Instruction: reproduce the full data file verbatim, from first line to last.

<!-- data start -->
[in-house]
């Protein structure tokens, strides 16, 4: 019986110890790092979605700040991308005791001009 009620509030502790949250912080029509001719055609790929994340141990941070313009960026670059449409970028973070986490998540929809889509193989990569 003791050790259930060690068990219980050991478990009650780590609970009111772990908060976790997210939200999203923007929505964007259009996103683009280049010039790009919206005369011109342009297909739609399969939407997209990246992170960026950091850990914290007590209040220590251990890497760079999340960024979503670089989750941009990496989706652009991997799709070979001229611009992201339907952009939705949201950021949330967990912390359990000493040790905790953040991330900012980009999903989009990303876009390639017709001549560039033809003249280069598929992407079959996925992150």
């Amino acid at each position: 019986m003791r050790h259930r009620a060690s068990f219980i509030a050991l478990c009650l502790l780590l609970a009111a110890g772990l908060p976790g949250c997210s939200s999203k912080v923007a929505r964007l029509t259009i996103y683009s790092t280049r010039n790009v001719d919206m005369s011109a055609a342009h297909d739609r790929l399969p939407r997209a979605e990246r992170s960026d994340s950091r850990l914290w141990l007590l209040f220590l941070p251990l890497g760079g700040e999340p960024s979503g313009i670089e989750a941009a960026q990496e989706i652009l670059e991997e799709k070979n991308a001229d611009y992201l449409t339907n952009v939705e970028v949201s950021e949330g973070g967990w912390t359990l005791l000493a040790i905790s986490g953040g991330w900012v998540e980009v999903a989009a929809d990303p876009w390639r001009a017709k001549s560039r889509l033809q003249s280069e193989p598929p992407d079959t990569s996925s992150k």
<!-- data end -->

[in-house]
């Protein structure tokens, strides 16, 4: 019986110890790092979605700040991308005791001009 009620509030502790949250912080029509001719055609790929994340141990941070313009960026670059449409970028973070986490998540929809889509193989990569 003791050790259930060690068990219980050991478990009650780590609970009111772990908060976790997210939200999203923007929505964007259009996103683009280049010039790009919206005369011109342009297909739609399969939407997209990246992170960026950091850990914290007590209040220590251990890497760079999340960024979503670089989750941009990496989706652009991997799709070979001229611009992201339907952009939705949201950021949330967990912390359990000493040790905790953040991330900012980009999903989009990303876009390639017709001549560039033809003249280069598929992407079959996925992150």
């Amino acid at each position: 019986m003791r050790h259930r009620a060690s068990f219980i509030a050991l478990c009650l502790l780590l609970a009111a110890g772990l908060p976790g949250c997210s939200s999203k912080v923007a929505r964007l029509t259009i996103y683009s790092t280049r010039n790009v001719d919206m005369s011109a055609a342009h297909d739609r790929l399969p939407r997209a979605e990246r992170s960026d994340s950091r850990l914290w141990l007590l209040f220590l941070p251990l890497g760079g700040e999340p960024s979503g313009i670089e989750a941009a960026q990496e989706i652009l670059e991997e799709k070979n991308a001229d611009y992201l449409t339907n952009v939705e970028v949201s950021e949330g973070g967990w912390t359990l005791l000493a040790i905790s986490g953040g991330w900012v998540e980009v999903a989009a929809d990303p876009w390639r001009a017709k001549s560039r889509l033809q003249s280069e193989p598929p992407d079959t990569s996925s992150k």